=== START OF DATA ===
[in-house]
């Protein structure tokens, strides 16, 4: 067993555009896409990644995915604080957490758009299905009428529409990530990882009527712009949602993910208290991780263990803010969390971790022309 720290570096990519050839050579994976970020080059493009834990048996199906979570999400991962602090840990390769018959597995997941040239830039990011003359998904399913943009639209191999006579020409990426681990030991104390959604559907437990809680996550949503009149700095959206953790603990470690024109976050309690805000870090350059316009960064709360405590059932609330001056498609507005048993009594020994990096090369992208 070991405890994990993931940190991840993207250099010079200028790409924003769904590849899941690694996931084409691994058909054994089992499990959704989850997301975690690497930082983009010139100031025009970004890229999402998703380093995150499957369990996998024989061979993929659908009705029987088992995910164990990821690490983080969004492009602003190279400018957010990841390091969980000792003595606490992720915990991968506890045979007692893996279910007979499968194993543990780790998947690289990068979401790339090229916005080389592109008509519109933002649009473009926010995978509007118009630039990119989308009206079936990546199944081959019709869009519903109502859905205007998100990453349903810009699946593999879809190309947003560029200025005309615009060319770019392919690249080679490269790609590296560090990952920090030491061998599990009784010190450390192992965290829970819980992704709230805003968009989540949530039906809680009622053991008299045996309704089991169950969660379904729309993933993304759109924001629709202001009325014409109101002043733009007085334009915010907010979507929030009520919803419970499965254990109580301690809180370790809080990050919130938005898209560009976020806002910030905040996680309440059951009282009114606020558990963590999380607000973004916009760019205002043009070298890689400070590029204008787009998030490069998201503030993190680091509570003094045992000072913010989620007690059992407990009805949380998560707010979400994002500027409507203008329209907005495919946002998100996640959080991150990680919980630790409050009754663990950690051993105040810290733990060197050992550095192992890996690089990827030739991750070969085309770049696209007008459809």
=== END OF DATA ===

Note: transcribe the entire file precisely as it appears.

[in-house]
């Protein structure tokens, strides 16, 4: 067993555009896409990644995915604080957490758009299905009428529409990530990882009527712009949602993910208290991780263990803010969390971790022309 720290570096990519050839050579994976970020080059493009834990048996199906979570999400991962602090840990390769018959597995997941040239830039990011003359998904399913943009639209191999006579020409990426681990030991104390959604559907437990809680996550949503009149700095959206953790603990470690024109976050309690805000870090350059316009960064709360405590059932609330001056498609507005048993009594020994990096090369992208 070991405890994990993931940190991840993207250099010079200028790409924003769904590849899941690694996931084409691994058909054994089992499990959704989850997301975690690497930082983009010139100031025009970004890229999402998703380093995150499957369990996998024989061979993929659908009705029987088992995910164990990821690490983080969004492009602003190279400018957010990841390091969980000792003595606490992720915990991968506890045979007692893996279910007979499968194993543990780790998947690289990068979401790339090229916005080389592109008509519109933002649009473009926010995978509007118009630039990119989308009206079936990546199944081959019709869009519903109502859905205007998100990453349903810009699946593999879809190309947003560029200025005309615009060319770019392919690249080679490269790609590296560090990952920090030491061998599990009784010190450390192992965290829970819980992704709230805003968009989540949530039906809680009622053991008299045996309704089991169950969660379904729309993933993304759109924001629709202001009325014409109101002043733009007085334009915010907010979507929030009520919803419970499965254990109580301690809180370790809080990050919130938005898209560009976020806002910030905040996680309440059951009282009114606020558990963590999380607000973004916009760019205002043009070298890689400070590029204008787009998030490069998201503030993190680091509570003094045992000072913010989620007690059992407990009805949380998560707010979400994002500027409507203008329209907005495919946002998100996640959080991150990680919980630790409050009754663990950690051993105040810290733990060197050992550095192992890996690089990827030739991750070969085309770049696209007008459809």